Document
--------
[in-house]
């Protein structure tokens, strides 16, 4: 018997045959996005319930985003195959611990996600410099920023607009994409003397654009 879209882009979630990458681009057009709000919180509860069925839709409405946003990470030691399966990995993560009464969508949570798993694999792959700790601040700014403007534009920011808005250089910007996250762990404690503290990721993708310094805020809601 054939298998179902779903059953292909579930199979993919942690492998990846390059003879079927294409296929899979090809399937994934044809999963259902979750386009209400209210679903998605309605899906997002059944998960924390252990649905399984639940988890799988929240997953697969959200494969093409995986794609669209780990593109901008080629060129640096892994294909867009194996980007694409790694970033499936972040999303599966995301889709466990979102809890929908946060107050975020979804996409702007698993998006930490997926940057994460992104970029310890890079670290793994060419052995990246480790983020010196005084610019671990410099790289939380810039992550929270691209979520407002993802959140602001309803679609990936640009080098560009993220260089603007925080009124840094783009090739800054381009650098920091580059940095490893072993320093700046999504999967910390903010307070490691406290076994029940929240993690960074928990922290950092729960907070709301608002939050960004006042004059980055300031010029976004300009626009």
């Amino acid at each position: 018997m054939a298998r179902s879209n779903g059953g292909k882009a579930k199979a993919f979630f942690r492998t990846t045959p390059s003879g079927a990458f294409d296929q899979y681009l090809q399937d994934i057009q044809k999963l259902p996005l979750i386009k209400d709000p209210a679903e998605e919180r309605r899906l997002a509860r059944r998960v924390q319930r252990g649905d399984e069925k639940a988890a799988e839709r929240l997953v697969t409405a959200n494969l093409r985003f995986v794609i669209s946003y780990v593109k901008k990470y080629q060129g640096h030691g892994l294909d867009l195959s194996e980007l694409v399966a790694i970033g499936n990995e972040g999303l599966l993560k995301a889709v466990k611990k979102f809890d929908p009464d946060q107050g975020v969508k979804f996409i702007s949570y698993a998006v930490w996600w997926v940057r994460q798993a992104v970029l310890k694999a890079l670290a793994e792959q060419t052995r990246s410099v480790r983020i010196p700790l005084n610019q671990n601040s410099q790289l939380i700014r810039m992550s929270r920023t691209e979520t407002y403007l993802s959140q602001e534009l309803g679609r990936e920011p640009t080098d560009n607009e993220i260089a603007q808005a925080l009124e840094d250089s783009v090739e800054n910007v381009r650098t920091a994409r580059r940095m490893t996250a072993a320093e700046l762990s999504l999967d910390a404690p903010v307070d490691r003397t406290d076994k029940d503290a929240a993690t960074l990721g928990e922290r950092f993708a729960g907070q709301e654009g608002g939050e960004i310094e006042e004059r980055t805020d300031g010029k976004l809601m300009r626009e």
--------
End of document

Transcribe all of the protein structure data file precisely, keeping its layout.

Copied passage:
[in-house]
């Protein structure tokens, strides 16, 4: 018997045959996005319930985003195959611990996600410099920023607009994409003397654009 879209882009979630990458681009057009709000919180509860069925839709409405946003990470030691399966990995993560009464969508949570798993694999792959700790601040700014403007534009920011808005250089910007996250762990404690503290990721993708310094805020809601 054939298998179902779903059953292909579930199979993919942690492998990846390059003879079927294409296929899979090809399937994934044809999963259902979750386009209400209210679903998605309605899906997002059944998960924390252990649905399984639940988890799988929240997953697969959200494969093409995986794609669209780990593109901008080629060129640096892994294909867009194996980007694409790694970033499936972040999303599966995301889709466990979102809890929908946060107050975020979804996409702007698993998006930490997926940057994460992104970029310890890079670290793994060419052995990246480790983020010196005084610019671990410099790289939380810039992550929270691209979520407002993802959140602001309803679609990936640009080098560009993220260089603007925080009124840094783009090739800054381009650098920091580059940095490893072993320093700046999504999967910390903010307070490691406290076994029940929240993690960074928990922290950092729960907070709301608002939050960004006042004059980055300031010029976004300009626009």
């Amino acid at each position: 018997m054939a298998r179902s879209n779903g059953g292909k882009a579930k199979a993919f979630f942690r492998t990846t045959p390059s003879g079927a990458f294409d296929q899979y681009l090809q399937d994934i057009q044809k999963l259902p996005l979750i386009k209400d709000p209210a679903e998605e919180r309605r899906l997002a509860r059944r998960v924390q319930r252990g649905d399984e069925k639940a988890a799988e839709r929240l997953v697969t409405a959200n494969l093409r985003f995986v794609i669209s946003y780990v593109k901008k990470y080629q060129g640096h030691g892994l294909d867009l195959s194996e980007l694409v399966a790694i970033g499936n990995e972040g999303l599966l993560k995301a889709v466990k611990k979102f809890d929908p009464d946060q107050g975020v969508k979804f996409i702007s949570y698993a998006v930490w996600w997926v940057r994460q798993a992104v970029l310890k694999a890079l670290a793994e792959q060419t052995r990246s410099v480790r983020i010196p700790l005084n610019q671990n601040s410099q790289l939380i700014r810039m992550s929270r920023t691209e979520t407002y403007l993802s959140q602001e534009l309803g679609r990936e920011p640009t080098d560009n607009e993220i260089a603007q808005a925080l009124e840094d250089s783009v090739e800054n910007v381009r650098t920091a994409r580059r940095m490893t996250a072993a320093e700046l762990s999504l999967d910390a404690p903010v307070d490691r003397t406290d076994k029940d503290a929240a993690t960074l990721g928990e922290r950092f993708a729960g907070q709301e654009g608002g939050e960004i310094e006042e004059r980055t805020d300031g010029k976004l809601m300009r626009e």